December 3, 2009

Charles P. Pierce and the Tiger Woods Cocoon

The incidents playing out this past week in the news regarding Tiger Woods has come as a shock to many people.  Not among them is Charles P. Pierce, a sportswriter who first profiled Woods in 1997 for Esquire. In the piece, located here, Pierce captured a very different Tiger than the one who maintained such a pure image in the media.  In fact, Pierce's insights were so revealing that Woods and his team had to scramble to dispute the side of Tiger that Pierce had captured.  As a result, since that interview, Woods has been one of the world's most guarded celebrities.  Remember, his yacht's name is "Privacy."

Snippets from the Pierce article in 1997 include:
  • Tiger speculating with his limo driver "why so many good-looking women hang around baseball and basketball.  Is it because, you know, people always say, like, black guys have big dicks?"
  • Tiger at a photo shoot, flirting with the females attending to him on set with a litany of jokes, such as:
    • "Why do two lesbians always get where they're going faster than two gay guys? Because the lesbians are always going sixty-nine."
    • Putting the tips of his two expensive dress shoes together, he asks the women, "What's this?"  When they cannot find the answer he responds, "It's a black guy taking off his condom."
    • Finally, there's one about Buckwheat from the Little Rascals, confused about the teacher's vocabulary lesson on word dictate, saying, "Hey Darla, how my dick ta'te?"
During that moment, Tiger looked across at Pierce and said, "Hey, you can't write this."  To which Pierce responded, "Too late."

Upon the conclusion of that article, Pierce wishes for Tiger that he just gets to be himself, instead of the phony, protected persona, or the savior figure that so many - including his father - had hoisted on him:
"I believe in the twenty-one year old who tells dirty jokes and who plays Nintendo games, and only the fighting games at that.  I do not believe in the chosen one, the redeemer of golf, and of America and of the rest of the world.  I hope he plays golf.  I hope he fucks around."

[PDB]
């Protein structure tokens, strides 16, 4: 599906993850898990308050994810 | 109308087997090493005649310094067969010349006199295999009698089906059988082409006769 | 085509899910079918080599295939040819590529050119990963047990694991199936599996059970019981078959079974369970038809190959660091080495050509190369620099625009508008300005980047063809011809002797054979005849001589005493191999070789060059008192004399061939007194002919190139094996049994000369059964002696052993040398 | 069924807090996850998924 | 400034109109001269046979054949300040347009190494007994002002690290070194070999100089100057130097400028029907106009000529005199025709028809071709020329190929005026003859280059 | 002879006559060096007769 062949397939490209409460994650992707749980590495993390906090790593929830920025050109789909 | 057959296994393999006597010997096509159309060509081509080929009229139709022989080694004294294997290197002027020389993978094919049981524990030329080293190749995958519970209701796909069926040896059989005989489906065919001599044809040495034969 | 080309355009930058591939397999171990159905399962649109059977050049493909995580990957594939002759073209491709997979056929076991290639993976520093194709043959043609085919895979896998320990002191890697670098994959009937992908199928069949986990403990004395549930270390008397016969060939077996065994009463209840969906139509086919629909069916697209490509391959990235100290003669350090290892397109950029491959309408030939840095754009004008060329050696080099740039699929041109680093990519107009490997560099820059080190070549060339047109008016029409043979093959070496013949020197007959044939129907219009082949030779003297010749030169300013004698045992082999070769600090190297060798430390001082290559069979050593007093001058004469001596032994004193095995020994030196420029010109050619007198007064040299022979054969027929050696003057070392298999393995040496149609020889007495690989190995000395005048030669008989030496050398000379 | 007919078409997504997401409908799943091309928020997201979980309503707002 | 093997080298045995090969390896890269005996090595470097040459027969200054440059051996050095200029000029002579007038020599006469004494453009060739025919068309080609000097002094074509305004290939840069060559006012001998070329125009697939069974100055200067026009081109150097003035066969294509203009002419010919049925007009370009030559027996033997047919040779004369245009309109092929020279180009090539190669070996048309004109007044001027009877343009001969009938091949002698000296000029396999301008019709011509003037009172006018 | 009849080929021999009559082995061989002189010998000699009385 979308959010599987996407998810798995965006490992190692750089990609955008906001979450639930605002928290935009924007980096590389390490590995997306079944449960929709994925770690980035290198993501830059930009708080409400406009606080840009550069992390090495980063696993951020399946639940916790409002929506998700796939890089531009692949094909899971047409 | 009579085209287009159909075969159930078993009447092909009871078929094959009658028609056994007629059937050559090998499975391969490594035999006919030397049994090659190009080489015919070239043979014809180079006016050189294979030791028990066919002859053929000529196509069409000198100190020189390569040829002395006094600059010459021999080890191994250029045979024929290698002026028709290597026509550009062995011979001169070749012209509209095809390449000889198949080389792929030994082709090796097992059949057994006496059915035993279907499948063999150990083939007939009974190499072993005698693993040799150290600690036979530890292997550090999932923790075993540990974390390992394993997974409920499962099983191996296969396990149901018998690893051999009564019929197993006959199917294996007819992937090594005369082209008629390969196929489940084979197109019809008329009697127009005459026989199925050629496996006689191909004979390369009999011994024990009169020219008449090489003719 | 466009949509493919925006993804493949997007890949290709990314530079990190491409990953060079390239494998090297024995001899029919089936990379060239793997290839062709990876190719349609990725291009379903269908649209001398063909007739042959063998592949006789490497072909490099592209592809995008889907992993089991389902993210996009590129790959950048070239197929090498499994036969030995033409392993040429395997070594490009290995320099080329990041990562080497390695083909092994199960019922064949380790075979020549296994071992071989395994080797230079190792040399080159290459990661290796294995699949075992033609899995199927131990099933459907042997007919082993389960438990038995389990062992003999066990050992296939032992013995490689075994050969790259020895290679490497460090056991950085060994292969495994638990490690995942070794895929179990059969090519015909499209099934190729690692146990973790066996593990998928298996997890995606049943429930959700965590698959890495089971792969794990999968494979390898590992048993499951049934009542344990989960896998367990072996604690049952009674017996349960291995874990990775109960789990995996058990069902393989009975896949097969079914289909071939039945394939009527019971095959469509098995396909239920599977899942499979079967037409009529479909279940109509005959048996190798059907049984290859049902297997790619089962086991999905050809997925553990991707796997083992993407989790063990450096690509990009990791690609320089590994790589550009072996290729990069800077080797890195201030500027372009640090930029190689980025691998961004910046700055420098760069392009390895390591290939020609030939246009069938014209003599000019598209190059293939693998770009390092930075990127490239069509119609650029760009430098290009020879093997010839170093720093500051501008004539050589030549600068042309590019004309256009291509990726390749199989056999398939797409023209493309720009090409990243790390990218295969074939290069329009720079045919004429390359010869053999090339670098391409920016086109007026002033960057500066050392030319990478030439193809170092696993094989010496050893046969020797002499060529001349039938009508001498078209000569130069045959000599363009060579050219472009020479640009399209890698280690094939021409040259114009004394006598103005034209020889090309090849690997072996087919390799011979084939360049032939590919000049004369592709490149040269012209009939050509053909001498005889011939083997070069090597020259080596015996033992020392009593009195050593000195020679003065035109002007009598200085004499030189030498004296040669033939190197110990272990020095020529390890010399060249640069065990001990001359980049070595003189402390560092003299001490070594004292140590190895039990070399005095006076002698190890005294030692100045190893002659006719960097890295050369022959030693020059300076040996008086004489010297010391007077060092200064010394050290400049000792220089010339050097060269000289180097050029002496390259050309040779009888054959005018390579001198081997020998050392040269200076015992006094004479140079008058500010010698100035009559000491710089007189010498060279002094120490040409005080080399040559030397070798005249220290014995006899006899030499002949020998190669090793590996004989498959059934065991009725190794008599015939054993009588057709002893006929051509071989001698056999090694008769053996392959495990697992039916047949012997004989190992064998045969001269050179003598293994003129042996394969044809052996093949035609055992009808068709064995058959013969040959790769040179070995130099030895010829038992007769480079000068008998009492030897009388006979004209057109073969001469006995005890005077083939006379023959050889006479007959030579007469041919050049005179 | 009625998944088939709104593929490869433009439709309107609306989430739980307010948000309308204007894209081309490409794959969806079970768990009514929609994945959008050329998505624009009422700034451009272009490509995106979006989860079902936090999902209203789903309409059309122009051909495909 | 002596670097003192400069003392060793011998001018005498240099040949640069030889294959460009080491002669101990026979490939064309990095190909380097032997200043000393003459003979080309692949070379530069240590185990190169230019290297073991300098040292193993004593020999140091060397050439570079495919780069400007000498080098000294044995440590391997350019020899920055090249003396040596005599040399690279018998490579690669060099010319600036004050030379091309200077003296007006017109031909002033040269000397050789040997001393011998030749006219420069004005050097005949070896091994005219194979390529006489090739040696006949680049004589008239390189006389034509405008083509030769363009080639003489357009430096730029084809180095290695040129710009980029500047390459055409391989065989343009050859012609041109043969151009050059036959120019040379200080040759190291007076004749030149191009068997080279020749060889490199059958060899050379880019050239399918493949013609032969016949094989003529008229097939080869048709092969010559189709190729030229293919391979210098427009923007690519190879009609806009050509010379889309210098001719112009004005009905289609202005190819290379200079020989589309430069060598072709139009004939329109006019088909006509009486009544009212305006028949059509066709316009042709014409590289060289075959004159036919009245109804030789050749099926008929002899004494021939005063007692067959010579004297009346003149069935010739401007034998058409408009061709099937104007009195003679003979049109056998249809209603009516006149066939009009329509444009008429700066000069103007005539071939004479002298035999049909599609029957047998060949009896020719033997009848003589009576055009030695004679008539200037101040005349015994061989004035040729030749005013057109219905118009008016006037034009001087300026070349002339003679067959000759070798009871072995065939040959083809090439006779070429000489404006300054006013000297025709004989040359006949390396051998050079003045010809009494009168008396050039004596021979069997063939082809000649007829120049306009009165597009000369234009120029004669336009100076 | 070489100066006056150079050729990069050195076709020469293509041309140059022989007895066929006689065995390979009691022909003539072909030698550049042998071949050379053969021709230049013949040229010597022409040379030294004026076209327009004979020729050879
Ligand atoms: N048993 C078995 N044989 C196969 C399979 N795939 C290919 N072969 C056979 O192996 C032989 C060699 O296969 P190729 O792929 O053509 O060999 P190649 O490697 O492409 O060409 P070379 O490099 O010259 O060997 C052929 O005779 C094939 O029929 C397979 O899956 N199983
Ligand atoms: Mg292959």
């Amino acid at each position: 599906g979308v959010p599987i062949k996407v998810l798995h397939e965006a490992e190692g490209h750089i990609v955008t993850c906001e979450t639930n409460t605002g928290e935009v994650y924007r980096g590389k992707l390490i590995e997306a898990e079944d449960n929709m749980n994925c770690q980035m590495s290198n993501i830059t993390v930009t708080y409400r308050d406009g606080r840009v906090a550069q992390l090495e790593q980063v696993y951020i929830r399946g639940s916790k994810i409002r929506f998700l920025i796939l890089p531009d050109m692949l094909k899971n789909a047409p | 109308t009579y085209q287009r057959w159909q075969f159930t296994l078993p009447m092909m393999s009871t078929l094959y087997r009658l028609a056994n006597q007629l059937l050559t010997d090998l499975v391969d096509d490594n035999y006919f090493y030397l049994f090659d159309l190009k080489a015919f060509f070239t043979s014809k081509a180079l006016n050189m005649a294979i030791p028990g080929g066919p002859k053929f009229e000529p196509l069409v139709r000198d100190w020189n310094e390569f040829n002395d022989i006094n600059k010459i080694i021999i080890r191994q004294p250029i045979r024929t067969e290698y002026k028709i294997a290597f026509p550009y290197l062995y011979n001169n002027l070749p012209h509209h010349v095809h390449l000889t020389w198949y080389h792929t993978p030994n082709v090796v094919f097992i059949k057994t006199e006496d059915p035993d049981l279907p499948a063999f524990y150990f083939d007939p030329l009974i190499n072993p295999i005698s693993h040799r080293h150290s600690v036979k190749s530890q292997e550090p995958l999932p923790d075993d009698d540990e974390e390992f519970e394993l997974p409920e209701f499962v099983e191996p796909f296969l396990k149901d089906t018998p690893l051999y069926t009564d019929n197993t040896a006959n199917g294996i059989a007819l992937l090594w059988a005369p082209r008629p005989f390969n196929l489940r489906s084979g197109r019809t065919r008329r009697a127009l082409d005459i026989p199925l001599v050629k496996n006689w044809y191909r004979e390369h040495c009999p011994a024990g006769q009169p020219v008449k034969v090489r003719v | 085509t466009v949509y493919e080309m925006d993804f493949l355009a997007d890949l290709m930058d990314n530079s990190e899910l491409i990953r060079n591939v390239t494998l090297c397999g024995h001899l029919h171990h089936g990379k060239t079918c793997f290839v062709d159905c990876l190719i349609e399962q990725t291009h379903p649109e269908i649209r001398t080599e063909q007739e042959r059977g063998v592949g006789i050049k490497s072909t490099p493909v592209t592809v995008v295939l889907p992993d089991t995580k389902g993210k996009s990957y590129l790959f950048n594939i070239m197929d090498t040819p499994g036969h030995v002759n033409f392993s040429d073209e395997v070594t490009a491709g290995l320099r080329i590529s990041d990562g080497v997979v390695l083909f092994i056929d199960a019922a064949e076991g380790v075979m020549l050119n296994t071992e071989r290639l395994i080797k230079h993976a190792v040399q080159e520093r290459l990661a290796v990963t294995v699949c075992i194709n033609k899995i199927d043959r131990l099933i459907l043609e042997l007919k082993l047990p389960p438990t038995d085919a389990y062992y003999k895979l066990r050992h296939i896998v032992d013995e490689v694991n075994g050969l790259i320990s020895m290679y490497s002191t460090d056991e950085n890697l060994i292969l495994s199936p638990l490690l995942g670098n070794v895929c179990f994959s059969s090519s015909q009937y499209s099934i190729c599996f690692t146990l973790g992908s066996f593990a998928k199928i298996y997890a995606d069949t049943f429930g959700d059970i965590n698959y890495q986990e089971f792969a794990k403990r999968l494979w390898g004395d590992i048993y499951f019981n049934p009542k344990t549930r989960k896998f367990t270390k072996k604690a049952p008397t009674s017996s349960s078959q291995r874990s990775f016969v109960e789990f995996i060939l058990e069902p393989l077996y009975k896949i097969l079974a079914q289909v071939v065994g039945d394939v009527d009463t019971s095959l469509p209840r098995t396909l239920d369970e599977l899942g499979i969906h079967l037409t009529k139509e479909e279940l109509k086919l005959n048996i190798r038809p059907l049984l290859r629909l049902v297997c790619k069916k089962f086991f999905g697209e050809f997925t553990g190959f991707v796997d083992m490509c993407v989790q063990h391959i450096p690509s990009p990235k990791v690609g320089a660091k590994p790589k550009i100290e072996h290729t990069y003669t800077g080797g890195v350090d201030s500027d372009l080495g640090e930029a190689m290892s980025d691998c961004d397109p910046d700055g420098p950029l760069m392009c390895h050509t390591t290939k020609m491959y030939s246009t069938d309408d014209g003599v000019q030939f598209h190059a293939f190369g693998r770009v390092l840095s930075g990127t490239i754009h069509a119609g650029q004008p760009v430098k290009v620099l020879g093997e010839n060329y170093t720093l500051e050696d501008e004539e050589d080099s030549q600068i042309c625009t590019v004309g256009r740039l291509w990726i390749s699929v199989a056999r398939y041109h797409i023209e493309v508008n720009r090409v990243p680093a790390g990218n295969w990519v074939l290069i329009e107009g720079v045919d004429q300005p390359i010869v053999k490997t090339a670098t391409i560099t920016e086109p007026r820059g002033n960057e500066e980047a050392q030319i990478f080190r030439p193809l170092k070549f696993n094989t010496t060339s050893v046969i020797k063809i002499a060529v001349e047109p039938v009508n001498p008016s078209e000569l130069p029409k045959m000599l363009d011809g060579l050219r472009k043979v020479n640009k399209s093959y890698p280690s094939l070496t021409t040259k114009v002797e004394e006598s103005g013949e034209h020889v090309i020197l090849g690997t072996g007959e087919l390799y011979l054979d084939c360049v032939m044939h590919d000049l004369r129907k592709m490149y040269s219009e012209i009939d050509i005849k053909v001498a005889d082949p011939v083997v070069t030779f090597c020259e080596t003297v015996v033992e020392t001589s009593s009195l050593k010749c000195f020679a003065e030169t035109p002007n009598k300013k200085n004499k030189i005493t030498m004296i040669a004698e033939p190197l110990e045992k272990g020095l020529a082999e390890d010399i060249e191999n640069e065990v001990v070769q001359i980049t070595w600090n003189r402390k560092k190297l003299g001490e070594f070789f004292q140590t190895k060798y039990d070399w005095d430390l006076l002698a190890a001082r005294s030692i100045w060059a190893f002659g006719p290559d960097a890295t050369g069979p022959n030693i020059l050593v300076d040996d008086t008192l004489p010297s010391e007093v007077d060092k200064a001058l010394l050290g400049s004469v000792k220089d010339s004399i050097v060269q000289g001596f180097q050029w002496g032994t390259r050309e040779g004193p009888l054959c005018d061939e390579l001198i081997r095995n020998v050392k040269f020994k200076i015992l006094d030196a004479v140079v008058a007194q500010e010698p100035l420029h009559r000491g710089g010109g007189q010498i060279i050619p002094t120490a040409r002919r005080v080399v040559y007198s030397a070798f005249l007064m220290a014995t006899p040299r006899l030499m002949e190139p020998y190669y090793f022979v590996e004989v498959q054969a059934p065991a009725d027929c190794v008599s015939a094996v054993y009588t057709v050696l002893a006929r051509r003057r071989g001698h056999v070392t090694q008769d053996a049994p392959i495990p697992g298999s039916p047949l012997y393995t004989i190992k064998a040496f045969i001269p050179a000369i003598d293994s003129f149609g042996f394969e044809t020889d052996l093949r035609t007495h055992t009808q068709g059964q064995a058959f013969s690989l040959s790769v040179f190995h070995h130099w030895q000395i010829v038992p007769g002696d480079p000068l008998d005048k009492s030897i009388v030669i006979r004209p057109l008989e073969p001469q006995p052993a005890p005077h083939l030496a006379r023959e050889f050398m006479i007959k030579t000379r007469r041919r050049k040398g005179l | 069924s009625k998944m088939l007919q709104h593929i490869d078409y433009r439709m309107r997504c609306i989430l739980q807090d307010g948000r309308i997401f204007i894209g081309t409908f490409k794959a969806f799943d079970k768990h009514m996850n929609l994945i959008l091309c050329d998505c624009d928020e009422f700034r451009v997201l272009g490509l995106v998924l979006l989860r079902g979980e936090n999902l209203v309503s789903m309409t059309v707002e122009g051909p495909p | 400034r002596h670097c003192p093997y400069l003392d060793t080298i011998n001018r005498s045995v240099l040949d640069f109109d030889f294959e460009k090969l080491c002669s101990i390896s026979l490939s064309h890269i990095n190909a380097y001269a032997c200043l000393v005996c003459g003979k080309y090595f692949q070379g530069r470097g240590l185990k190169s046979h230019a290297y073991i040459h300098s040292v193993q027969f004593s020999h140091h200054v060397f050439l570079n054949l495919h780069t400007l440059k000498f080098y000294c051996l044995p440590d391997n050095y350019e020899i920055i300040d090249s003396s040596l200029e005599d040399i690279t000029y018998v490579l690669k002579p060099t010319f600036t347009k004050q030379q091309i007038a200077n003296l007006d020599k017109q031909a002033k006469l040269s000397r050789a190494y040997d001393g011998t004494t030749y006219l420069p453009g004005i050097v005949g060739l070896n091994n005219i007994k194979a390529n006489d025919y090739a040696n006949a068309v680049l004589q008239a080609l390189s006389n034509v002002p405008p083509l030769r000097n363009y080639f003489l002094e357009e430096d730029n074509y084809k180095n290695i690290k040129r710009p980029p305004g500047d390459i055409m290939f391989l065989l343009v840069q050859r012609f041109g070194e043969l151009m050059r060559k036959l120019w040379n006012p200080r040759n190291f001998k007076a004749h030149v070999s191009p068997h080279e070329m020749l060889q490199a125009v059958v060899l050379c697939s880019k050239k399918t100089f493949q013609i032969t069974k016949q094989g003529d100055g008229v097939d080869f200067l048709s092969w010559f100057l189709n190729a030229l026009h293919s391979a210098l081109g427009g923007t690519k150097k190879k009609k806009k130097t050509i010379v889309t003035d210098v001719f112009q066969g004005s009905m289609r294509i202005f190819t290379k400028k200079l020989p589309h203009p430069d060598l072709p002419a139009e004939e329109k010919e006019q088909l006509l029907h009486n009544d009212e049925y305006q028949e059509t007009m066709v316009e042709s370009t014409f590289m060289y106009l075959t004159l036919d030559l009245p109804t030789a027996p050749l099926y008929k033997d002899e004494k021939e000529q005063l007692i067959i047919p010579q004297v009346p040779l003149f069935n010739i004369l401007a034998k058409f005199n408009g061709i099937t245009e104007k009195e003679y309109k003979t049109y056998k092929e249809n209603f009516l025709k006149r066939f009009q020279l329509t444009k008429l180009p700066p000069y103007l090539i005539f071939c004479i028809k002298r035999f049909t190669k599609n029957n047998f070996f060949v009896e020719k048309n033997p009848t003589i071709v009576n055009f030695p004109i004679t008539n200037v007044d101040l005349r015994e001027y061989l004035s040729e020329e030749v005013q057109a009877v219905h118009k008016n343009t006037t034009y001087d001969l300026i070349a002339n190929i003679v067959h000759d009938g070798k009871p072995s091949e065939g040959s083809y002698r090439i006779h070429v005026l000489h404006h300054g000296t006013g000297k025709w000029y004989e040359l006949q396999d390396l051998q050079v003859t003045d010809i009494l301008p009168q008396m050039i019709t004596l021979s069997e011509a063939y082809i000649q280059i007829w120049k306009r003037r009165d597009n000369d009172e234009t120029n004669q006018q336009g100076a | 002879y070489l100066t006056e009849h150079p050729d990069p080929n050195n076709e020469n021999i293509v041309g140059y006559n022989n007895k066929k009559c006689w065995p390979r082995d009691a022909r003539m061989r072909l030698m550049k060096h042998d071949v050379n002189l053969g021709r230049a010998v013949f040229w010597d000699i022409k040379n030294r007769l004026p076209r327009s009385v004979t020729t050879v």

Twelve years later, and in a response to the recent events, Pierce had this to say:
"I can't say I'm surprised - either by the allegations or what's ensued since Friday's wreck.  Back in 1997, one of the worst-kept secrets on the PGA Tour was that Tiger was something of a hound.  Everybody knew.  Everybody had a story.  Occasionally somebody saw it, but nobody wanted to talk about it, except in bar-room whispers late at night.  Tiger's people at the International Management Group visibly got the vapors if you even implied anything about it.  However, from that moment on, the marketing cocoon around him became almost impenetrable.  The Tiger Woods that was constructed for corporate consumption was spotless and smooth, an edgeless brand easily peddled to sheiks and shakers.  The perfect marriage with the perfect kids slipped so easily into the narrative it seemed he'd been born married."
At this point, I can only wonder how Elin Woods may have simply been picked as the perfect construct for the Tiger Woods marriage narrative.  Beautiful, blonde, and white - but importantly foreign (as in, English is not her first language) - was Elin Nordegren merely a solution drummed up by Tiger's corporate machine?

We may never know for sure, but the lengths to which Tiger Co. has insured Elin remains his (silent) partner does not put the issue to, umm, bed.

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